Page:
Is SEB to join the long list of Nordic banking scandals?
Shares of Sweden’s SEB plunged after being contacted by the public broadcaster on plans to include it in a programme about dirty money
Stockholm — The prospect that another big Nordic bank will be dragged into the widening scandal over money laundering in the Baltics rattled investors on Friday.
Shares of Sweden’s SEB plunged the most since the peak of the financial crisis after the bank said it was contacted by SVT, the nation’s public broadcaster, on plans to include it in a programme about dirty money. The disclosure lopped as much as 15% from SEB’s market value and hit its bonds.
SEB, like Swedbank, has broad operations in the Baltic region, and SVT has been at the forefront of allegations that Swedbank’s operations there were linked to the Danske Bank money-laundering scandal that involved hundreds of billions of dollars in suspicious transactions originating mainly in Russia.
Swedbank is under investigation in Sweden, Estonia, Latvia and the US, and, in March, fired its CEO following the SVT reports. Estonia expelled Danske Bank earlier this year. SEB has not been implicated in the scandal.
In its statement Friday, Stockholm-based SEB said it had received questions from reporters at SVT’s Uppdrag Granskning TV programme. The bank said it had no further knowledge of the programme’s content.
“In order to be transparent, SEB chooses to disclose this information to the market,” it said. In a statement on November 7, Swedbank said it, too, was contacted by SVT for a programme that would air on November 20.
What Bloomberg Intelligence says
According to BI banking analyst Philip Richards, SEB has been dragged into the long-running scandal over Baltic dirty money, with Sveriges Television set to air allegations of violations against the bank. While it’s impossible at this stage to assess the accuracy of those claims, the experience of Danske Bank (share price down 60% since its 2018 peak) and Swedbank (down 35%) will spook investors. SEB has a sizable presence in Baltic markets, deriving 10% of revenue from the region.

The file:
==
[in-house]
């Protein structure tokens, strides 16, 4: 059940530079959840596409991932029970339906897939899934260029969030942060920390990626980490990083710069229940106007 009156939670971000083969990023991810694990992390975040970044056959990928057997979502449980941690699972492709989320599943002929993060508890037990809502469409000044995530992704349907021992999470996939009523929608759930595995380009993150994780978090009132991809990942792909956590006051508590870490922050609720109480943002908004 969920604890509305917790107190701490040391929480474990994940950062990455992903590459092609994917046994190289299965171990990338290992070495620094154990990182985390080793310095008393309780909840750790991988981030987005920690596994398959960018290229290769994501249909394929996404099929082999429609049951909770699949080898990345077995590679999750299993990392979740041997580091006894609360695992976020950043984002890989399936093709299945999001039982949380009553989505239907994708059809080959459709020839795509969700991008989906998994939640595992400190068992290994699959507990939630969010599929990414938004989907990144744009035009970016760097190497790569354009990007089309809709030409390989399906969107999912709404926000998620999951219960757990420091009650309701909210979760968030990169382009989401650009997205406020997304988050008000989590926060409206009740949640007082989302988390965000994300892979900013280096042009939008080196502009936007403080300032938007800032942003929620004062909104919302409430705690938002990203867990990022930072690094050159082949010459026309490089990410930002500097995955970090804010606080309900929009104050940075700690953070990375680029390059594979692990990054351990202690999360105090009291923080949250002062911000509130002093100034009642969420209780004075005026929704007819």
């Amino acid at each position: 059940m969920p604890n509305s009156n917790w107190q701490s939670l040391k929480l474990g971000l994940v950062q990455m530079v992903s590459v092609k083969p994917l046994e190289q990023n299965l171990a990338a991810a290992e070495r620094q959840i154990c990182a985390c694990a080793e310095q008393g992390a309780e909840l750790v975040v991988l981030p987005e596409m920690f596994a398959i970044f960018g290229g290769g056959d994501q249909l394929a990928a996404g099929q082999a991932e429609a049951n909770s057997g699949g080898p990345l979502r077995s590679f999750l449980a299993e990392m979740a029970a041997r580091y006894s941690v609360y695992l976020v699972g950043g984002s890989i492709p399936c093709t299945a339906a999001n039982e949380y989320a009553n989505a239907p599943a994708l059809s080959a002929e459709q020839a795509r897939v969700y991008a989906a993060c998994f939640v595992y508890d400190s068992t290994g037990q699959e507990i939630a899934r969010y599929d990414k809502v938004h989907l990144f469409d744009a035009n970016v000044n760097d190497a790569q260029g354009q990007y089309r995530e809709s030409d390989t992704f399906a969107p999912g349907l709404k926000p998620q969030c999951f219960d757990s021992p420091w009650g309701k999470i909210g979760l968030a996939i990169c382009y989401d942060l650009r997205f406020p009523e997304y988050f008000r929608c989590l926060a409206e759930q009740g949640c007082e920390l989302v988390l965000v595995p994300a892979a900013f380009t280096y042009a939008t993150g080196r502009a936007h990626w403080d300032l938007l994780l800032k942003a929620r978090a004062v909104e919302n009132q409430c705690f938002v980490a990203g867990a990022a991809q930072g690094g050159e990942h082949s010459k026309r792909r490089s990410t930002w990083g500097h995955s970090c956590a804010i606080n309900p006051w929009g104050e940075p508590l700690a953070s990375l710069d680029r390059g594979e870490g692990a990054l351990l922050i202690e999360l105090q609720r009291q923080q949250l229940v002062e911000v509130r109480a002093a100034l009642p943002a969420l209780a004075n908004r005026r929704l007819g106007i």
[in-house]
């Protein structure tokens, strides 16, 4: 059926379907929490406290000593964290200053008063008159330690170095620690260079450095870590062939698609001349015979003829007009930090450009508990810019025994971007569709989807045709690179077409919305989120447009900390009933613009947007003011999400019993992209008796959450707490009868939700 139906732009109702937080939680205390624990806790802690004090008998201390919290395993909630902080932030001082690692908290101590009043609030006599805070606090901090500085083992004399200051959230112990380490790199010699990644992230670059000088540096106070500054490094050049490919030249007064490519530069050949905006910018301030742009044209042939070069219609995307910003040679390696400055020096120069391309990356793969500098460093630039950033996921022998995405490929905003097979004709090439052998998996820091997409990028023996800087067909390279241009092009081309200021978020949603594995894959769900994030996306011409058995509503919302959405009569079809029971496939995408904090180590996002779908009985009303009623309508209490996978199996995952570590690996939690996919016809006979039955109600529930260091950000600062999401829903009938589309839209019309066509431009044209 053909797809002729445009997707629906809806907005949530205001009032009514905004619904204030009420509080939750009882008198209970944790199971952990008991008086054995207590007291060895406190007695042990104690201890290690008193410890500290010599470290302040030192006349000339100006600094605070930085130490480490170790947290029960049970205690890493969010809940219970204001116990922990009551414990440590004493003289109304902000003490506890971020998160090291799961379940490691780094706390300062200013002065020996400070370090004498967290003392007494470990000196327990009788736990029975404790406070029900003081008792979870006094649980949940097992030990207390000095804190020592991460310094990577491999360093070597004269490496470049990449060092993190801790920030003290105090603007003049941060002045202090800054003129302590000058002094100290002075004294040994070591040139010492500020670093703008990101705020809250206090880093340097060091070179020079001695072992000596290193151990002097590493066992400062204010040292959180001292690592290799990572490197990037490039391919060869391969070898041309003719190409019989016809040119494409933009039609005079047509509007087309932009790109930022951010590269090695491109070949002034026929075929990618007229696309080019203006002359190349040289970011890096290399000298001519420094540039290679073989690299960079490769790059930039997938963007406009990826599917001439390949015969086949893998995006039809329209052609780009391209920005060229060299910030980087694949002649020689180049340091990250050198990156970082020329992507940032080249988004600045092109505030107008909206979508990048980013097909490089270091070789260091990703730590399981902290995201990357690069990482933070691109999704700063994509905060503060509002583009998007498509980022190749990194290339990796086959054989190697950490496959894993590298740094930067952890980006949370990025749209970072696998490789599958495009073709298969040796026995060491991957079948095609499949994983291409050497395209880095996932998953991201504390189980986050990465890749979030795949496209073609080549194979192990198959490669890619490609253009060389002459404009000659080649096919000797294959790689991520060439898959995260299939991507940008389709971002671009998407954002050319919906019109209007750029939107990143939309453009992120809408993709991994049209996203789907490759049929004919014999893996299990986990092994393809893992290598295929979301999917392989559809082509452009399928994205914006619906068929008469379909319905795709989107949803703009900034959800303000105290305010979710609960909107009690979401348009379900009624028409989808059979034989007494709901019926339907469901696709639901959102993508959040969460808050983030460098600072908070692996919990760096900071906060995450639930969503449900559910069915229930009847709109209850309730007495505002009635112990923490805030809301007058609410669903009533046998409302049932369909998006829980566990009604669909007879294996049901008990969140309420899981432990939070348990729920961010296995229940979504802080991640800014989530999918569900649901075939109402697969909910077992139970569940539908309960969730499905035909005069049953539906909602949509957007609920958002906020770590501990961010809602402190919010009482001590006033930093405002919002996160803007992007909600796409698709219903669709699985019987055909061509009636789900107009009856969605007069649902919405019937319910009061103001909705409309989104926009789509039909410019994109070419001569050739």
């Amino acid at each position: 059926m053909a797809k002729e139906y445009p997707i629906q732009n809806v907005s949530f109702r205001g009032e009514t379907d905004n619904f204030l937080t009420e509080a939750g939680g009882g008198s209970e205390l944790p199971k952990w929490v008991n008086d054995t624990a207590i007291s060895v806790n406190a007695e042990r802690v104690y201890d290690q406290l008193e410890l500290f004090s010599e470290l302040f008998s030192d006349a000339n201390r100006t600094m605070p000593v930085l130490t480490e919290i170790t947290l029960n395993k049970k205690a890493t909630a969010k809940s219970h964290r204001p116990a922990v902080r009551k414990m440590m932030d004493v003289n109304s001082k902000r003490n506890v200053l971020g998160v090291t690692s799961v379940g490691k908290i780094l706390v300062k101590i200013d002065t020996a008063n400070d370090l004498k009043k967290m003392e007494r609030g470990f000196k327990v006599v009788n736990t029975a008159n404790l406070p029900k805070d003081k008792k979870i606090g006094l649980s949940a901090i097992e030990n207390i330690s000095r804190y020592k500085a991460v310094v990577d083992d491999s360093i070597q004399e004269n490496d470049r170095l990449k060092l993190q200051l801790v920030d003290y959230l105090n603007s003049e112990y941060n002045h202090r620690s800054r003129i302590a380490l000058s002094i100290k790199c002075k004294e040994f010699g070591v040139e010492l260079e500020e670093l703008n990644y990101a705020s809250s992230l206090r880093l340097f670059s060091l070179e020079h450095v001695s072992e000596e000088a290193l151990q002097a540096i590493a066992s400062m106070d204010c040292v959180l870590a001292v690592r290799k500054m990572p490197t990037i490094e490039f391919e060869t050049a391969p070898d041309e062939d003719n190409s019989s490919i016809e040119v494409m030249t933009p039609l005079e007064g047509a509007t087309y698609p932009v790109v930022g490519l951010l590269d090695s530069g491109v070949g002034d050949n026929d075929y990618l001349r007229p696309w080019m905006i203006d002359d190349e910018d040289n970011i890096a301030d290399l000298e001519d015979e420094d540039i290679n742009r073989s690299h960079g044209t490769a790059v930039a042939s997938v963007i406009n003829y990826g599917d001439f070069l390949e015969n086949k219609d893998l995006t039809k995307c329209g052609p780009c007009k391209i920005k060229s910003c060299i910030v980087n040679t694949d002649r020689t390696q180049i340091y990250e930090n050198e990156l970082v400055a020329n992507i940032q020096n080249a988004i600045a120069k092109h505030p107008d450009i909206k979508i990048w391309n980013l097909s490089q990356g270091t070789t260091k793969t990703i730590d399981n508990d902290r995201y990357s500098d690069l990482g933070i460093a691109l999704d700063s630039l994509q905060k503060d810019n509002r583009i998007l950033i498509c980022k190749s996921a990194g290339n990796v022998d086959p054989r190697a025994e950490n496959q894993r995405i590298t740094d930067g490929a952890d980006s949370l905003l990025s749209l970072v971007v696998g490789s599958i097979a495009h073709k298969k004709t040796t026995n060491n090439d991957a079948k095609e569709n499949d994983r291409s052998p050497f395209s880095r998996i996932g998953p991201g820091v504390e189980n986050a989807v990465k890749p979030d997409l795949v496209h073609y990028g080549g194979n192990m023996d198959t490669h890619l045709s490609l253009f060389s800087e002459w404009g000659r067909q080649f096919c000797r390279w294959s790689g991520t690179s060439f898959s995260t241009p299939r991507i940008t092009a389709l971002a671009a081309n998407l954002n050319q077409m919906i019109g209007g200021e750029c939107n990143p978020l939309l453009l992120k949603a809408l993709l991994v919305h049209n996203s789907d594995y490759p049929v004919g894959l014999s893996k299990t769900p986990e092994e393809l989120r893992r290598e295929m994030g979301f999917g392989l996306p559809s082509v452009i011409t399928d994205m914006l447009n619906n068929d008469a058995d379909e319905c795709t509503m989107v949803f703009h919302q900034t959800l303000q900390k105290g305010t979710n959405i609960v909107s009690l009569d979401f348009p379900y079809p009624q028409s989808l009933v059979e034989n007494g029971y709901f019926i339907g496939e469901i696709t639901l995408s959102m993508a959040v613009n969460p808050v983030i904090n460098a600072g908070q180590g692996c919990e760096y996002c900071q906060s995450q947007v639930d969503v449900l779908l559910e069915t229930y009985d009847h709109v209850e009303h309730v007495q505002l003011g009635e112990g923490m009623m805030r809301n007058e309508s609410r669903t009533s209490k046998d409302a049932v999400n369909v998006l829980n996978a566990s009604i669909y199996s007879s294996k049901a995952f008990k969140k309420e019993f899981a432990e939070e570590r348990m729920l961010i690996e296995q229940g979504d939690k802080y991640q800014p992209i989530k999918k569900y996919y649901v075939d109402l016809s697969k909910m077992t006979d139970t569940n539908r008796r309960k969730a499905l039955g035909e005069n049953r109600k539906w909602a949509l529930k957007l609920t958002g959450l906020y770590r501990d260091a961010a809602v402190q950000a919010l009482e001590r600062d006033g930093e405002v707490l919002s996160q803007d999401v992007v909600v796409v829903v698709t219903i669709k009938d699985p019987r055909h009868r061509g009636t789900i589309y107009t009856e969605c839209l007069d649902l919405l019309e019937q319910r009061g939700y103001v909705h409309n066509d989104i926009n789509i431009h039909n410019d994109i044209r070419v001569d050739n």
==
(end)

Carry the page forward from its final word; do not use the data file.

“SEB is being pulled deeper into the Baltic money-laundering swamp,” Joakim Bornold, a savings adviser at Söderberg & Partners in Stockholm, said in an e-mailed comment. “The share price fall, however, feels like an overreaction. The price drop should probably not be regarded as concern about the new information but rather about uncertainty regarding the magnitude of it.”
SEB’s $900m CoCo bond, issued less than three weeks ago, fell about 1.5c to about 98c on the news. While it’s too early to draw conclusions from the SVT news, “there could be more volatility ahead for SEB’s bondholders”, said Vaclav Vacikar, a credit analyst at Rabobank. CoCos are the riskiest form of bank debt.
The bank said it will “take action immediately” if new information warrants it. “For a long time, SEB has worked hard to ensure it has adequate routines and processes to prevent money laundering,” the bank said. “However, just like any other bank, SEB cannot guarantee that it has not been used, nor that SEB will not be used” for illicit activity.
SEB CEO Johan Torgeby has said repeatedly that the bank found no indications that it has “systematically” been used for money laundering.
With Leo Laikola